In the Garden:
Northern California Coastal & Inland Valleys
September, 2012
Regional Report

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Capers (Capparis spinosa) grow well in Northern California. The buds of the small white flowers are used for culinary purposes -- if you can find them.

The Caper Caper

Years ago, while I was still working as a gardener at Sunset Magazine, Dick Dunmire, one of the original editors of the Sunset Western Garden Book, asked if I would house sit while he and his wife went away on their annual two week vacation. My husband and I were living in a small apartment at the time and we both felt that a couple of weeks spent in Los Altos would be very agreeable. "Are you sure?" he queried? "My garden is worse than Albert Wilson's." Albert Wilson was the long-time host of Dig it With Albert, a popular gardening show on local television. I had never seen Albert's garden and so didn't hear the implied warning. Dick went on to explain that because he was more scientific by nature rather than a landscape gardener he tended to plant "one of these" and "a couple of those" as a test to see how each plant would react to different environmental situations. I still didn't hear the warning.

My husband and I took over the duties at the house on the same day that the temperature leapt to a blood-boiling 105 degrees. There was a long list of instructions awaiting me on the kitchen table. I hadn't realized that the garden had no irrigation system and needed to be watered entirely by hand. Every bit of the large corner lot was under cultivation with exotic plants that I could barely recognize, as well as a greenhouse and a large vegetable garden.

Holy Hopping Horned Toads! Los Altos was hotter than the hinges on the gates of Hell at high noon! The heat wave hung on day after day. Each afternoon I drug those darned hoses to irrigate all those "experiments."

One of the many items on my list of chores was to "Pick the capers and put them in the brine solution in the refrigerator." I had no idea what a caper plant (Capparis spinosa) looked like, but kept my eyes open for the tiny green fruits as I worked around the property. Finally I gave up and told my husband, "I can't find those darned capers anywhere! Would you help me please?"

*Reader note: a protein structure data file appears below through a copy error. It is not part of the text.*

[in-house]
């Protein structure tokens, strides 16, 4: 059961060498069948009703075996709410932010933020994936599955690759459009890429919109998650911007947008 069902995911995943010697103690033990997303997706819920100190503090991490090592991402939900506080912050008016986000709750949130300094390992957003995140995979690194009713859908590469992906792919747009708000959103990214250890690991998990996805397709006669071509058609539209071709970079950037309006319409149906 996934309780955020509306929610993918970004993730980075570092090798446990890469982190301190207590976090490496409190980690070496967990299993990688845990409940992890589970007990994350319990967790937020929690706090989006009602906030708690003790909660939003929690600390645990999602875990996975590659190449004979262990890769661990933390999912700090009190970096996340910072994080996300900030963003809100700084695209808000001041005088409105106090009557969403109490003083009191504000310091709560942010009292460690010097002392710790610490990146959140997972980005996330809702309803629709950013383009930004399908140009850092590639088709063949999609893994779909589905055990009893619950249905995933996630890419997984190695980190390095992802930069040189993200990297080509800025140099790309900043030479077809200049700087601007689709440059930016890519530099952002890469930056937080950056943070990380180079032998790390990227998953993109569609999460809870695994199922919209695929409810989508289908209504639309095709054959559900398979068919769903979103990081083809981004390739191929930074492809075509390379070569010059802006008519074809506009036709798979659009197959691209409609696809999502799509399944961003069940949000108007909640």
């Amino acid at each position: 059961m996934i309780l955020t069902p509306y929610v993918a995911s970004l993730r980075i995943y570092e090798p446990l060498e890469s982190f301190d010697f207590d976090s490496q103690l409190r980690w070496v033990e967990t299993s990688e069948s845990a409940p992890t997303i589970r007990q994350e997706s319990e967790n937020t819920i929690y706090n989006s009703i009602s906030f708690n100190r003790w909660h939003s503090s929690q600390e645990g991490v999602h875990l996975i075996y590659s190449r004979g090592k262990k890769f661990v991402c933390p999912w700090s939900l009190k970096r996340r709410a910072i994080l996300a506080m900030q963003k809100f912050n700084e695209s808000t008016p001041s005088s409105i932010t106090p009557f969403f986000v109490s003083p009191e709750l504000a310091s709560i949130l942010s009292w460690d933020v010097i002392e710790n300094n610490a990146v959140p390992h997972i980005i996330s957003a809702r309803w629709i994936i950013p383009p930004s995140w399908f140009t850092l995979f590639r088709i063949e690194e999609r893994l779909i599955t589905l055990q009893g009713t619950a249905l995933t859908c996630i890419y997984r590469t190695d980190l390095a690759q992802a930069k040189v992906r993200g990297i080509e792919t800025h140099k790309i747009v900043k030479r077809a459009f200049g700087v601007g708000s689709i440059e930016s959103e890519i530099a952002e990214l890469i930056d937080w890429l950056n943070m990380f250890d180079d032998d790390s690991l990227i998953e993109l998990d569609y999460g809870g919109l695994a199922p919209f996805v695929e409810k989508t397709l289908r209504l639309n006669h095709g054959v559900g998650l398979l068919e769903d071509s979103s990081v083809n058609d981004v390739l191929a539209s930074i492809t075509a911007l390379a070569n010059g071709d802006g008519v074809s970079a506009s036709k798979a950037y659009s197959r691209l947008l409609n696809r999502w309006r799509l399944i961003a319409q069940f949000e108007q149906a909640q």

He was much smarter than I and went immediately to the Sunset Western Garden Book, which contained an illustration of the plant within its pages. Keeping a good reference book on hand is always good idea, even if you think know what you have planted in your garden.

Native to the Mediterranean, caper thrives in Northern California, and may sprawl vine-like or form a rounded shrub reaching 5 feet tall and wide. The plant is deciduous, requires full sun and very little water during the dry season. It is well suited to our heavy clay soil and is an excellent choice for a rock garden.

The edible part of the plant is its unopened flower buds. Further research indicated that I should harvest these buds every 10 to 12 days, before they developed into flowers. The Dunmires kept a solution of salt and vinegar in the refrigerator where the harvested buds were stored until they were ready for use. These pickled buds or capers are use in making tartar sauce, pickles, and caper-flavored sauces. Used in their natural state, capers are bland and require the processing treatment to develop their unique flavor. Preferably the buds should be harvested when they are less less than a centimeter in size.

But by the time we finally located that plant the capers were the size of ping-pong balls! I learned a couple valuable lessons from my "caper caper." First, remember to consult the reference books sitting on your shelf; it can be like having a garden expert on speed dial. Second -- and most important -- ask to see the garden before you commit to plant sitting!



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